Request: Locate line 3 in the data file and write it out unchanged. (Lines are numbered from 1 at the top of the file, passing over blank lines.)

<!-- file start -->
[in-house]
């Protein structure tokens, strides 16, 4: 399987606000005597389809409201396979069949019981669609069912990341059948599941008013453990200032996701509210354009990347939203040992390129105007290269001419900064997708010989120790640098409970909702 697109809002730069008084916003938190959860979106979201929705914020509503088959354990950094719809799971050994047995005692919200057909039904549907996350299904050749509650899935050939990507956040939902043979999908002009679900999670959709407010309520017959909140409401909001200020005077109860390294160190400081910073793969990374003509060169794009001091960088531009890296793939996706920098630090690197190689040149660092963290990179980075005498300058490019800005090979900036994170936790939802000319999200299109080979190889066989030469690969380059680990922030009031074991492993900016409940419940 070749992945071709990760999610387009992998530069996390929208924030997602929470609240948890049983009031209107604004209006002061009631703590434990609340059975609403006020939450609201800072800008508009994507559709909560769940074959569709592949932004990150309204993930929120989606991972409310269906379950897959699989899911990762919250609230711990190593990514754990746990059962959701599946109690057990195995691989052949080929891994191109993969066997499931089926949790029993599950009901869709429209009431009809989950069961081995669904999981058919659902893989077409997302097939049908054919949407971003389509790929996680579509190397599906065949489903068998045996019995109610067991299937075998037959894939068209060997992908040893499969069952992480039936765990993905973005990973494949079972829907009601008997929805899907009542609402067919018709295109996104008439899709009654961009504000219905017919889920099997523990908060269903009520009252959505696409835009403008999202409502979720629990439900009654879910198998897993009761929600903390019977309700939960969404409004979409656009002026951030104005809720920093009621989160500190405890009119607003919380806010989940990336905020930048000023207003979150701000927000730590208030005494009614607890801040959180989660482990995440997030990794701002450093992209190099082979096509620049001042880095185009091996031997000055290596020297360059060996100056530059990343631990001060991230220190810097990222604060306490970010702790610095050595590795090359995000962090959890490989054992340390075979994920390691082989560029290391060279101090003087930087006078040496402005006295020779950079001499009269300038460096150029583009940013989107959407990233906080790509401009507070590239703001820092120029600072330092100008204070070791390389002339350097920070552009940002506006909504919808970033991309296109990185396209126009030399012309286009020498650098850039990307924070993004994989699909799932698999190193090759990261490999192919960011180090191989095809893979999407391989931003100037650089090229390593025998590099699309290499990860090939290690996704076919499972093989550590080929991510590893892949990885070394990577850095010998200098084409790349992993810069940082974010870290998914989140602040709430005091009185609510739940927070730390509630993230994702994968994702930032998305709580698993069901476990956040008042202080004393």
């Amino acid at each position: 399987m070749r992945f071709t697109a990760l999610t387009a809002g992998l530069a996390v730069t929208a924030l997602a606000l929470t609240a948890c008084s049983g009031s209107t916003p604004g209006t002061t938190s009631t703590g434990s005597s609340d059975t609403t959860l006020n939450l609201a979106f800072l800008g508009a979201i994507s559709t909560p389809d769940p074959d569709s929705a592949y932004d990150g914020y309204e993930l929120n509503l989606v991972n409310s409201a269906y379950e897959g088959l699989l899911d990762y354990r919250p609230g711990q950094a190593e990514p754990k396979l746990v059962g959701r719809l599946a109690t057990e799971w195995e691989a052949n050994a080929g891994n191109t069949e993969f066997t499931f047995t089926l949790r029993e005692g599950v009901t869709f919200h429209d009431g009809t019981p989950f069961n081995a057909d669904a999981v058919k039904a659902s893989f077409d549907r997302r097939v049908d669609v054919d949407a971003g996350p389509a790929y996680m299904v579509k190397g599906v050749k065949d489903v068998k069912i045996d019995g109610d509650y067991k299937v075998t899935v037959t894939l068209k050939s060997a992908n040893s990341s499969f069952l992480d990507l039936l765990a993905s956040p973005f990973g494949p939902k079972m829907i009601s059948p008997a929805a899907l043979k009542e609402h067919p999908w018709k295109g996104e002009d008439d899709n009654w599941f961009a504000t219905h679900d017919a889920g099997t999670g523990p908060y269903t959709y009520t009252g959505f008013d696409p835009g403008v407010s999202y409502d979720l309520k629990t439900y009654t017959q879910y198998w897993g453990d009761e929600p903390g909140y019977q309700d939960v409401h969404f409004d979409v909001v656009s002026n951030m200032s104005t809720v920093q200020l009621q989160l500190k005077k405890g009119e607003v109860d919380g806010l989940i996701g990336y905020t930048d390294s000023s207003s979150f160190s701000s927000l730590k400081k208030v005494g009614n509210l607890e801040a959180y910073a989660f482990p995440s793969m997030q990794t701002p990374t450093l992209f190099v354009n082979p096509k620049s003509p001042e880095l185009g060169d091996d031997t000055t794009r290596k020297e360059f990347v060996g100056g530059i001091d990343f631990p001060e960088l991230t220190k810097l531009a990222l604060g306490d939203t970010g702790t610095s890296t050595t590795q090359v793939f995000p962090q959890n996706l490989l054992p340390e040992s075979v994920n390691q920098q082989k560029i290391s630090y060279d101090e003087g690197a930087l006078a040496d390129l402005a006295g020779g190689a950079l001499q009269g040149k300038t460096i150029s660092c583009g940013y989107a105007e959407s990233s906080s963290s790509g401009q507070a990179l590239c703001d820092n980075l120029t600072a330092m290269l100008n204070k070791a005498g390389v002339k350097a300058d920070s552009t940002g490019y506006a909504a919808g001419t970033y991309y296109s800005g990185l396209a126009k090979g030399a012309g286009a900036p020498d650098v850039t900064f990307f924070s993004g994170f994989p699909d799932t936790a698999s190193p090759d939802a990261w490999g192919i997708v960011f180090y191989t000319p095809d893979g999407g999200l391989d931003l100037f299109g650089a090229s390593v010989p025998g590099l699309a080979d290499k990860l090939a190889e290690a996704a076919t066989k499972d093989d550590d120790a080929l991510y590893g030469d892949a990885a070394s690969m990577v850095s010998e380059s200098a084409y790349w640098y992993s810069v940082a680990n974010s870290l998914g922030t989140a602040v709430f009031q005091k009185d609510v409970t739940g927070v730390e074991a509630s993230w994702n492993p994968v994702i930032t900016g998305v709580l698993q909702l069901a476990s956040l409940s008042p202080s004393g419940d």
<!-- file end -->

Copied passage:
């Amino acid at each position: 399987m070749r992945f071709t697109a990760l999610t387009a809002g992998l530069a996390v730069t929208a924030l997602a606000l929470t609240a948890c008084s049983g009031s209107t916003p604004g209006t002061t938190s009631t703590g434990s005597s609340d059975t609403t959860l006020n939450l609201a979106f800072l800008g508009a979201i994507s559709t909560p389809d769940p074959d569709s929705a592949y932004d990150g914020y309204e993930l929120n509503l989606v991972n409310s409201a269906y379950e897959g088959l699989l899911d990762y354990r919250p609230g711990q950094a190593e990514p754990k396979l746990v059962g959701r719809l599946a109690t057990e799971w195995e691989a052949n050994a080929g891994n191109t069949e993969f066997t499931f047995t089926l949790r029993e005692g599950v009901t869709f919200h429209d009431g009809t019981p989950f069961n081995a057909d669904a999981v058919k039904a659902s893989f077409d549907r997302r097939v049908d669609v054919d949407a971003g996350p389509a790929y996680m299904v579509k190397g599906v050749k065949d489903v068998k069912i045996d019995g109610d509650y067991k299937v075998t899935v037959t894939l068209k050939s060997a992908n040893s990341s499969f069952l992480d990507l039936l765990a993905s956040p973005f990973g494949p939902k079972m829907i009601s059948p008997a929805a899907l043979k009542e609402h067919p999908w018709k295109g996104e002009d008439d899709n009654w599941f961009a504000t219905h679900d017919a889920g099997t999670g523990p908060y269903t959709y009520t009252g959505f008013d696409p835009g403008v407010s999202y409502d979720l309520k629990t439900y009654t017959q879910y198998w897993g453990d009761e929600p903390g909140y019977q309700d939960v409401h969404f409004d979409v909001v656009s002026n951030m200032s104005t809720v920093q200020l009621q989160l500190k005077k405890g009119e607003v109860d919380g806010l989940i996701g990336y905020t930048d390294s000023s207003s979150f160190s701000s927000l730590k400081k208030v005494g009614n509210l607890e801040a959180y910073a989660f482990p995440s793969m997030q990794t701002p990374t450093l992209f190099v354009n082979p096509k620049s003509p001042e880095l185009g060169d091996d031997t000055t794009r290596k020297e360059f990347v060996g100056g530059i001091d990343f631990p001060e960088l991230t220190k810097l531009a990222l604060g306490d939203t970010g702790t610095s890296t050595t590795q090359v793939f995000p962090q959890n996706l490989l054992p340390e040992s075979v994920n390691q920098q082989k560029i290391s630090y060279d101090e003087g690197a930087l006078a040496d390129l402005a006295g020779g190689a950079l001499q009269g040149k300038t460096i150029s660092c583009g940013y989107a105007e959407s990233s906080s963290s790509g401009q507070a990179l590239c703001d820092n980075l120029t600072a330092m290269l100008n204070k070791a005498g390389v002339k350097a300058d920070s552009t940002g490019y506006a909504a919808g001419t970033y991309y296109s800005g990185l396209a126009k090979g030399a012309g286009a900036p020498d650098v850039t900064f990307f924070s993004g994170f994989p699909d799932t936790a698999s190193p090759d939802a990261w490999g192919i997708v960011f180090y191989t000319p095809d893979g999407g999200l391989d931003l100037f299109g650089a090229s390593v010989p025998g590099l699309a080979d290499k990860l090939a190889e290690a996704a076919t066989k499972d093989d550590d120790a080929l991510y590893g030469d892949a990885a070394s690969m990577v850095s010998e380059s200098a084409y790349w640098y992993s810069v940082a680990n974010s870290l998914g922030t989140a602040v709430f009031q005091k009185d609510v409970t739940g927070v730390e074991a509630s993230w994702n492993p994968v994702i930032t900016g998305v709580l698993q909702l069901a476990s956040l409940s008042p202080s004393g419940d």